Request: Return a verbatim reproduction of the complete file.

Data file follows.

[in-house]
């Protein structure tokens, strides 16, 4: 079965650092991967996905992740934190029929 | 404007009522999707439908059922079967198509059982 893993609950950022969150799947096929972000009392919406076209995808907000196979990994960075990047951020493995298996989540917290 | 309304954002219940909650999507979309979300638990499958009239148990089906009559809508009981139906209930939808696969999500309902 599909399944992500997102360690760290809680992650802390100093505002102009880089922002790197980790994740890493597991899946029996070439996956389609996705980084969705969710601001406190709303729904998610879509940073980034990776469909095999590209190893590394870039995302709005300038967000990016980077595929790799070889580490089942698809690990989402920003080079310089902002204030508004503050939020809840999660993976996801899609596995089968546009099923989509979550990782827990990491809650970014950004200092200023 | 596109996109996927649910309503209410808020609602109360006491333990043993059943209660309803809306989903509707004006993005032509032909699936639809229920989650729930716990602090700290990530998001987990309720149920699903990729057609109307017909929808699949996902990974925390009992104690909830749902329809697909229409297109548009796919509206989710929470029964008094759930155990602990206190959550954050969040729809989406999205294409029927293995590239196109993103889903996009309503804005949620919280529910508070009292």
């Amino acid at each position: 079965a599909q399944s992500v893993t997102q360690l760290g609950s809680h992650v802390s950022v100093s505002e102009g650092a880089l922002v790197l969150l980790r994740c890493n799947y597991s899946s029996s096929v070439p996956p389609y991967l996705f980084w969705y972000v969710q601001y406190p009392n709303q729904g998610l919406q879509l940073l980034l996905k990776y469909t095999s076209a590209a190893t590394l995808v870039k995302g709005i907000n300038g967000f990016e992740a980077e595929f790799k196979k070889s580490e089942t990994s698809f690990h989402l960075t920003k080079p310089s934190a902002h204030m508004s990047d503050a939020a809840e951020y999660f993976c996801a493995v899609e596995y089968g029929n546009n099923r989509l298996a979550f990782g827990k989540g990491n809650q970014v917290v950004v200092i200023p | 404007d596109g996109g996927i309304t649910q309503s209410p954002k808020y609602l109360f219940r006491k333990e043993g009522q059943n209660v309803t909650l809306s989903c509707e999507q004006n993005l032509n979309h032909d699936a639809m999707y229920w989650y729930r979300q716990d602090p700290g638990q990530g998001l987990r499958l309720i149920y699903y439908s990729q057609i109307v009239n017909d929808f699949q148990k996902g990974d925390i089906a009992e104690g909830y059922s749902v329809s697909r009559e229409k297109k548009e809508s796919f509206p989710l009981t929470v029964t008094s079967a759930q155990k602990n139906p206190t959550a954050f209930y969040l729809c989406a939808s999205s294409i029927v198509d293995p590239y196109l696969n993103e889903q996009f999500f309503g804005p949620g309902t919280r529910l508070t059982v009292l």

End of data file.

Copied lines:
[in-house]
């Protein structure tokens, strides 16, 4: 079965650092991967996905992740934190029929 | 404007009522999707439908059922079967198509059982 893993609950950022969150799947096929972000009392919406076209995808907000196979990994960075990047951020493995298996989540917290 | 309304954002219940909650999507979309979300638990499958009239148990089906009559809508009981139906209930939808696969999500309902 599909399944992500997102360690760290809680992650802390100093505002102009880089922002790197980790994740890493597991899946029996070439996956389609996705980084969705969710601001406190709303729904998610879509940073980034990776469909095999590209190893590394870039995302709005300038967000990016980077595929790799070889580490089942698809690990989402920003080079310089902002204030508004503050939020809840999660993976996801899609596995089968546009099923989509979550990782827990990491809650970014950004200092200023 | 596109996109996927649910309503209410808020609602109360006491333990043993059943209660309803809306989903509707004006993005032509032909699936639809229920989650729930716990602090700290990530998001987990309720149920699903990729057609109307017909929808699949996902990974925390009992104690909830749902329809697909229409297109548009796919509206989710929470029964008094759930155990602990206190959550954050969040729809989406999205294409029927293995590239196109993103889903996009309503804005949620919280529910508070009292």
């Amino acid at each position: 079965a599909q399944s992500v893993t997102q360690l760290g609950s809680h992650v802390s950022v100093s505002e102009g650092a880089l922002v790197l969150l980790r994740c890493n799947y597991s899946s029996s096929v070439p996956p389609y991967l996705f980084w969705y972000v969710q601001y406190p009392n709303q729904g998610l919406q879509l940073l980034l996905k990776y469909t095999s076209a590209a190893t590394l995808v870039k995302g709005i907000n300038g967000f990016e992740a980077e595929f790799k196979k070889s580490e089942t990994s698809f690990h989402l960075t920003k080079p310089s934190a902002h204030m508004s990047d503050a939020a809840e951020y999660f993976c996801a493995v899609e596995y089968g029929n546009n099923r989509l298996a979550f990782g827990k989540g990491n809650q970014v917290v950004v200092i200023p | 404007d596109g996109g996927i309304t649910q309503s209410p954002k808020y609602l109360f219940r006491k333990e043993g009522q059943n209660v309803t909650l809306s989903c509707e999507q004006n993005l032509n979309h032909d699936a639809m999707y229920w989650y729930r979300q716990d602090p700290g638990q990530g998001l987990r499958l309720i149920y699903y439908s990729q057609i109307v009239n017909d929808f699949q148990k996902g990974d925390i089906a009992e104690g909830y059922s749902v329809s697909r009559e229409k297109k548009e809508s796919f509206p989710l009981t929470v029964t008094s079967a759930q155990k602990n139906p206190t959550a954050f209930y969040l729809c989406a939808s999205s294409i029927v198509d293995p590239y196109l696969n993103e889903q996009f999500f309503g804005p949620g309902t919280r529910l508070t059982v009292l």